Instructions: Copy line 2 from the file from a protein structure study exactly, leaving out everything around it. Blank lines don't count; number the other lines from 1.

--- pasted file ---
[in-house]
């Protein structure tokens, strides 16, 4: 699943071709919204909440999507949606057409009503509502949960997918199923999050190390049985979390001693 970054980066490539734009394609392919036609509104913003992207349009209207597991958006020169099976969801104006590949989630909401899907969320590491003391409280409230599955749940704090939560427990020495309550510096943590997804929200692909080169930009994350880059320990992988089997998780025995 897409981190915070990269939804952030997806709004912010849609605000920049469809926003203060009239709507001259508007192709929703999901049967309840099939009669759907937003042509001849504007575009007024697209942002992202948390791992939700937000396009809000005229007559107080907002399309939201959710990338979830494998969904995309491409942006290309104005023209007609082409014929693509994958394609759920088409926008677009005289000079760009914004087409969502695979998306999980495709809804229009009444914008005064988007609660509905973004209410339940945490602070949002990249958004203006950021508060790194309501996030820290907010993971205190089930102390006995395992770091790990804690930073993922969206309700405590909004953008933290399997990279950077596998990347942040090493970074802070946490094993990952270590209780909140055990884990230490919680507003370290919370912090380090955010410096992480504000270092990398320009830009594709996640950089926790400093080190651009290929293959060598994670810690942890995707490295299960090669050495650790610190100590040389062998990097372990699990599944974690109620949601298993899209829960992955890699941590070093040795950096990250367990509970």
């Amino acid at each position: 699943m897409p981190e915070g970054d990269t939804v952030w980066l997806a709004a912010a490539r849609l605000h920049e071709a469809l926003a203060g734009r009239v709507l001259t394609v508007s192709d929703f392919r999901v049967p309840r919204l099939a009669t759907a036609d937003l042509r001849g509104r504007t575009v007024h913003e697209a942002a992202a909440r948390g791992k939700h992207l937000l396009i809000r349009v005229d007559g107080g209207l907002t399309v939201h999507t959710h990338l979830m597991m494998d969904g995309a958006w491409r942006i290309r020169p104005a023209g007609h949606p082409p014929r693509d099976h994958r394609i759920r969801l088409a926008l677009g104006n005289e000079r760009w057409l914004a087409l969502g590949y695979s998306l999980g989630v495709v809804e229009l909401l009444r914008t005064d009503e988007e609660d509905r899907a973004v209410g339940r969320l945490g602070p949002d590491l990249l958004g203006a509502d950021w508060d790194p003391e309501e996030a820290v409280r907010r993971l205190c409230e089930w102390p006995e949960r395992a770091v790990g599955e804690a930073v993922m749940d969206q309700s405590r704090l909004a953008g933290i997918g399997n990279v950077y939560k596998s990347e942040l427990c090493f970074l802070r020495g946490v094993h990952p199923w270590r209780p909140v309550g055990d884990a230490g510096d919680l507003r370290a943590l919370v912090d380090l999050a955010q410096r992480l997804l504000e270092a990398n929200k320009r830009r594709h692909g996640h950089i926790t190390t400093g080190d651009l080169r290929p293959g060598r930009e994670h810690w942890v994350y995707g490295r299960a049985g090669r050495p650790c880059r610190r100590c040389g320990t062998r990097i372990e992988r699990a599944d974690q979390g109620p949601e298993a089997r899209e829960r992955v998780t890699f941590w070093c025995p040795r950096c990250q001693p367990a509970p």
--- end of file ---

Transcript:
């Protein structure tokens, strides 16, 4: 699943071709919204909440999507949606057409009503509502949960997918199923999050190390049985979390001693 970054980066490539734009394609392919036609509104913003992207349009209207597991958006020169099976969801104006590949989630909401899907969320590491003391409280409230599955749940704090939560427990020495309550510096943590997804929200692909080169930009994350880059320990992988089997998780025995 897409981190915070990269939804952030997806709004912010849609605000920049469809926003203060009239709507001259508007192709929703999901049967309840099939009669759907937003042509001849504007575009007024697209942002992202948390791992939700937000396009809000005229007559107080907002399309939201959710990338979830494998969904995309491409942006290309104005023209007609082409014929693509994958394609759920088409926008677009005289000079760009914004087409969502695979998306999980495709809804229009009444914008005064988007609660509905973004209410339940945490602070949002990249958004203006950021508060790194309501996030820290907010993971205190089930102390006995395992770091790990804690930073993922969206309700405590909004953008933290399997990279950077596998990347942040090493970074802070946490094993990952270590209780909140055990884990230490919680507003370290919370912090380090955010410096992480504000270092990398320009830009594709996640950089926790400093080190651009290929293959060598994670810690942890995707490295299960090669050495650790610190100590040389062998990097372990699990599944974690109620949601298993899209829960992955890699941590070093040795950096990250367990509970």